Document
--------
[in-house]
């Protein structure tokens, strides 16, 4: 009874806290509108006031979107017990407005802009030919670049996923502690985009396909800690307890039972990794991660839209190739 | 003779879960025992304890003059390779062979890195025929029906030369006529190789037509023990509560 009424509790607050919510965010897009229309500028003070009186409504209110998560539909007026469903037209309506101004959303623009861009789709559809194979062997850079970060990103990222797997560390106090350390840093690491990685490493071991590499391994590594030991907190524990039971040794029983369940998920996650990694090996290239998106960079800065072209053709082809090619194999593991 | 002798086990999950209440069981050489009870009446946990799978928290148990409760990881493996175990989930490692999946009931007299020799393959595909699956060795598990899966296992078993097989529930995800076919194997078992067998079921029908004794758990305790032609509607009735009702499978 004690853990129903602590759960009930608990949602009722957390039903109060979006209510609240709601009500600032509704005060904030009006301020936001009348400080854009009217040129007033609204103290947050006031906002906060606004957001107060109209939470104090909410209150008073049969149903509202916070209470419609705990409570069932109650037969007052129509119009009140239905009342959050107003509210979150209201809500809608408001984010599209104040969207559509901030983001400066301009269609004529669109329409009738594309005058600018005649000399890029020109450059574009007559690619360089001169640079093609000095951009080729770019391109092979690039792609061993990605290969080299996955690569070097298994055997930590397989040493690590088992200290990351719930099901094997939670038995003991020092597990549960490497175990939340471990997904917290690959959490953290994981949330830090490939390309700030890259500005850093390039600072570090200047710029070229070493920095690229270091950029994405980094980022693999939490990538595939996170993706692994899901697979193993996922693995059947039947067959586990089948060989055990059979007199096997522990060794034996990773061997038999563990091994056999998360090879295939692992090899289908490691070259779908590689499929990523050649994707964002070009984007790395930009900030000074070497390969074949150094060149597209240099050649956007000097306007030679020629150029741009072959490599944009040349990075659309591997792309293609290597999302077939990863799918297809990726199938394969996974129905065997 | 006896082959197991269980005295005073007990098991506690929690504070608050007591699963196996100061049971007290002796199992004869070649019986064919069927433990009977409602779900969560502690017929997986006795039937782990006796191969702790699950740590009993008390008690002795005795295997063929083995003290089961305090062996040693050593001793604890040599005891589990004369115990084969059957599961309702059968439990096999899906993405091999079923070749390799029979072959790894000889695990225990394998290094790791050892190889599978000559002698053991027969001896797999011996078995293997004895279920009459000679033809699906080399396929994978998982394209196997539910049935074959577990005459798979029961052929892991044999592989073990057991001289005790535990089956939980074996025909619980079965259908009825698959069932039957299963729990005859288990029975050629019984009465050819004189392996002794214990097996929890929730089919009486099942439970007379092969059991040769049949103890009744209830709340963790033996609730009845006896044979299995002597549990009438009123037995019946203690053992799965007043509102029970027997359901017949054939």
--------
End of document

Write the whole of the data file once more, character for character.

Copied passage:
[in-house]
């Protein structure tokens, strides 16, 4: 009874806290509108006031979107017990407005802009030919670049996923502690985009396909800690307890039972990794991660839209190739 | 003779879960025992304890003059390779062979890195025929029906030369006529190789037509023990509560 009424509790607050919510965010897009229309500028003070009186409504209110998560539909007026469903037209309506101004959303623009861009789709559809194979062997850079970060990103990222797997560390106090350390840093690491990685490493071991590499391994590594030991907190524990039971040794029983369940998920996650990694090996290239998106960079800065072209053709082809090619194999593991 | 002798086990999950209440069981050489009870009446946990799978928290148990409760990881493996175990989930490692999946009931007299020799393959595909699956060795598990899966296992078993097989529930995800076919194997078992067998079921029908004794758990305790032609509607009735009702499978 004690853990129903602590759960009930608990949602009722957390039903109060979006209510609240709601009500600032509704005060904030009006301020936001009348400080854009009217040129007033609204103290947050006031906002906060606004957001107060109209939470104090909410209150008073049969149903509202916070209470419609705990409570069932109650037969007052129509119009009140239905009342959050107003509210979150209201809500809608408001984010599209104040969207559509901030983001400066301009269609004529669109329409009738594309005058600018005649000399890029020109450059574009007559690619360089001169640079093609000095951009080729770019391109092979690039792609061993990605290969080299996955690569070097298994055997930590397989040493690590088992200290990351719930099901094997939670038995003991020092597990549960490497175990939340471990997904917290690959959490953290994981949330830090490939390309700030890259500005850093390039600072570090200047710029070229070493920095690229270091950029994405980094980022693999939490990538595939996170993706692994899901697979193993996922693995059947039947067959586990089948060989055990059979007199096997522990060794034996990773061997038999563990091994056999998360090879295939692992090899289908490691070259779908590689499929990523050649994707964002070009984007790395930009900030000074070497390969074949150094060149597209240099050649956007000097306007030679020629150029741009072959490599944009040349990075659309591997792309293609290597999302077939990863799918297809990726199938394969996974129905065997 | 006896082959197991269980005295005073007990098991506690929690504070608050007591699963196996100061049971007290002796199992004869070649019986064919069927433990009977409602779900969560502690017929997986006795039937782990006796191969702790699950740590009993008390008690002795005795295997063929083995003290089961305090062996040693050593001793604890040599005891589990004369115990084969059957599961309702059968439990096999899906993405091999079923070749390799029979072959790894000889695990225990394998290094790791050892190889599978000559002698053991027969001896797999011996078995293997004895279920009459000679033809699906080399396929994978998982394209196997539910049935074959577990005459798979029961052929892991044999592989073990057991001289005790535990089956939980074996025909619980079965259908009825698959069932039957299963729990005859288990029975050629019984009465050819004189392996002794214990097996929890929730089919009486099942439970007379092969059991040769049949103890009744209830709340963790033996609730009845006896044979299995002597549990009438009123037995019946203690053992799965007043509102029970027997359901017949054939």